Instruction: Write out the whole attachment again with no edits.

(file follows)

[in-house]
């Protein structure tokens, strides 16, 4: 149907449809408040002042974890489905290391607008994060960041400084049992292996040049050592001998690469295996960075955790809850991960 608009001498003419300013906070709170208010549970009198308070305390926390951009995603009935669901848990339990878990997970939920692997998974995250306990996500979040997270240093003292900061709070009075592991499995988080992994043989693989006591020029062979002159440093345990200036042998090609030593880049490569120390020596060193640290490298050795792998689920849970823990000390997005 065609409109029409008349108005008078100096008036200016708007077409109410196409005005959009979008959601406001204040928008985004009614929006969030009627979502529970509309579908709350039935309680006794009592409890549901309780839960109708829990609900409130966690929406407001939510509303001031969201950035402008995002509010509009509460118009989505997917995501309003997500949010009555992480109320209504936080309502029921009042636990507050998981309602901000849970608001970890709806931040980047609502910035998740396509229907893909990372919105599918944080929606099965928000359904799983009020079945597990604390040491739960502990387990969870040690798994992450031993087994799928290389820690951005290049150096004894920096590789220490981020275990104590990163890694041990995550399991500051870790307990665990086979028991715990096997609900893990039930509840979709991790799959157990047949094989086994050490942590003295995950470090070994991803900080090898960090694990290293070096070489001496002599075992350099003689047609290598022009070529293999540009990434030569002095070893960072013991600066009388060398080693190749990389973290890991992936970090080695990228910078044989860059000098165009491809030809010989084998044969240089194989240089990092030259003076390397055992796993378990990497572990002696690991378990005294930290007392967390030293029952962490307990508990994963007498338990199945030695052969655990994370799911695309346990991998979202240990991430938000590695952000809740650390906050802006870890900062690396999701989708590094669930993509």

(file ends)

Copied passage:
[in-house]
């Protein structure tokens, strides 16, 4: 149907449809408040002042974890489905290391607008994060960041400084049992292996040049050592001998690469295996960075955790809850991960 608009001498003419300013906070709170208010549970009198308070305390926390951009995603009935669901848990339990878990997970939920692997998974995250306990996500979040997270240093003292900061709070009075592991499995988080992994043989693989006591020029062979002159440093345990200036042998090609030593880049490569120390020596060193640290490298050795792998689920849970823990000390997005 065609409109029409008349108005008078100096008036200016708007077409109410196409005005959009979008959601406001204040928008985004009614929006969030009627979502529970509309579908709350039935309680006794009592409890549901309780839960109708829990609900409130966690929406407001939510509303001031969201950035402008995002509010509009509460118009989505997917995501309003997500949010009555992480109320209504936080309502029921009042636990507050998981309602901000849970608001970890709806931040980047609502910035998740396509229907893909990372919105599918944080929606099965928000359904799983009020079945597990604390040491739960502990387990969870040690798994992450031993087994799928290389820690951005290049150096004894920096590789220490981020275990104590990163890694041990995550399991500051870790307990665990086979028991715990096997609900893990039930509840979709991790799959157990047949094989086994050490942590003295995950470090070994991803900080090898960090694990290293070096070489001496002599075992350099003689047609290598022009070529293999540009990434030569002095070893960072013991600066009388060398080693190749990389973290890991992936970090080695990228910078044989860059000098165009491809030809010989084998044969240089194989240089990092030259003076390397055992796993378990990497572990002696690991378990005294930290007392967390030293029952962490307990508990994963007498338990199945030695052969655990994370799911695309346990991998979202240990991430938000590695952000809740650390906050802006870890900062690396999701989708590094669930993509």